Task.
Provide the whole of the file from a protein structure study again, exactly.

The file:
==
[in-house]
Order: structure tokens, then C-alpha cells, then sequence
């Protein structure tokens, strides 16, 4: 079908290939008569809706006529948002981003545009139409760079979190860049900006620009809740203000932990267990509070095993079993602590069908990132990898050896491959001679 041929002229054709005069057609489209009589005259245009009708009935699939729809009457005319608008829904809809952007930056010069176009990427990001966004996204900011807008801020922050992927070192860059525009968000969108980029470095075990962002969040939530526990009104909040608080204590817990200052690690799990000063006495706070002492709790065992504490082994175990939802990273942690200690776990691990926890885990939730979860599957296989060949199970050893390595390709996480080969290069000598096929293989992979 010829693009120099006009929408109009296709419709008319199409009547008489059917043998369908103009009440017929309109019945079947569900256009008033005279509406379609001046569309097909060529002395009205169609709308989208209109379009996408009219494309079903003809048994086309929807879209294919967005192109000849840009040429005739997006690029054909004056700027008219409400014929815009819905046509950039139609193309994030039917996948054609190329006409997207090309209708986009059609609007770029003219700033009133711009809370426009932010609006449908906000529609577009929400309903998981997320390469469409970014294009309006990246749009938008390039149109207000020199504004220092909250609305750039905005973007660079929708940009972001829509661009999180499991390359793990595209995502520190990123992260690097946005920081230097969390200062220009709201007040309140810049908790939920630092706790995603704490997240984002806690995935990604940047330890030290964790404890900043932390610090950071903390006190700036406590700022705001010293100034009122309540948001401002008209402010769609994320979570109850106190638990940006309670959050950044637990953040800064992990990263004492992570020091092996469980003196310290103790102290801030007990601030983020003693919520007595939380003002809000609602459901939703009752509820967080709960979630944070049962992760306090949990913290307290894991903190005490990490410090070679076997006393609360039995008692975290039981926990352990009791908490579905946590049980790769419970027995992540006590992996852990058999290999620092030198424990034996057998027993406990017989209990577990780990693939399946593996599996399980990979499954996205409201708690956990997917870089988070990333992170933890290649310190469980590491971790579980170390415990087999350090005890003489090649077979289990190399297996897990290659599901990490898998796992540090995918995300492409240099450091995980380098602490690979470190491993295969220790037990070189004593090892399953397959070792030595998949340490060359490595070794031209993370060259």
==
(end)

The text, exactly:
[in-house]
Order: structure tokens, then C-alpha cells, then sequence
């Protein structure tokens, strides 16, 4: 079908290939008569809706006529948002981003545009139409760079979190860049900006620009809740203000932990267990509070095993079993602590069908990132990898050896491959001679 041929002229054709005069057609489209009589005259245009009708009935699939729809009457005319608008829904809809952007930056010069176009990427990001966004996204900011807008801020922050992927070192860059525009968000969108980029470095075990962002969040939530526990009104909040608080204590817990200052690690799990000063006495706070002492709790065992504490082994175990939802990273942690200690776990691990926890885990939730979860599957296989060949199970050893390595390709996480080969290069000598096929293989992979 010829693009120099006009929408109009296709419709008319199409009547008489059917043998369908103009009440017929309109019945079947569900256009008033005279509406379609001046569309097909060529002395009205169609709308989208209109379009996408009219494309079903003809048994086309929807879209294919967005192109000849840009040429005739997006690029054909004056700027008219409400014929815009819905046509950039139609193309994030039917996948054609190329006409997207090309209708986009059609609007770029003219700033009133711009809370426009932010609006449908906000529609577009929400309903998981997320390469469409970014294009309006990246749009938008390039149109207000020199504004220092909250609305750039905005973007660079929708940009972001829509661009999180499991390359793990595209995502520190990123992260690097946005920081230097969390200062220009709201007040309140810049908790939920630092706790995603704490997240984002806690995935990604940047330890030290964790404890900043932390610090950071903390006190700036406590700022705001010293100034009122309540948001401002008209402010769609994320979570109850106190638990940006309670959050950044637990953040800064992990990263004492992570020091092996469980003196310290103790102290801030007990601030983020003693919520007595939380003002809000609602459901939703009752509820967080709960979630944070049962992760306090949990913290307290894991903190005490990490410090070679076997006393609360039995008692975290039981926990352990009791908490579905946590049980790769419970027995992540006590992996852990058999290999620092030198424990034996057998027993406990017989209990577990780990693939399946593996599996399980990979499954996205409201708690956990997917870089988070990333992170933890290649310190469980590491971790579980170390415990087999350090005890003489090649077979289990190399297996897990290659599901990490898998796992540090995918995300492409240099450091995980380098602490690979470190491993295969220790037990070189004593090892399953397959070792030595998949340490060359490595070794031209993370060259």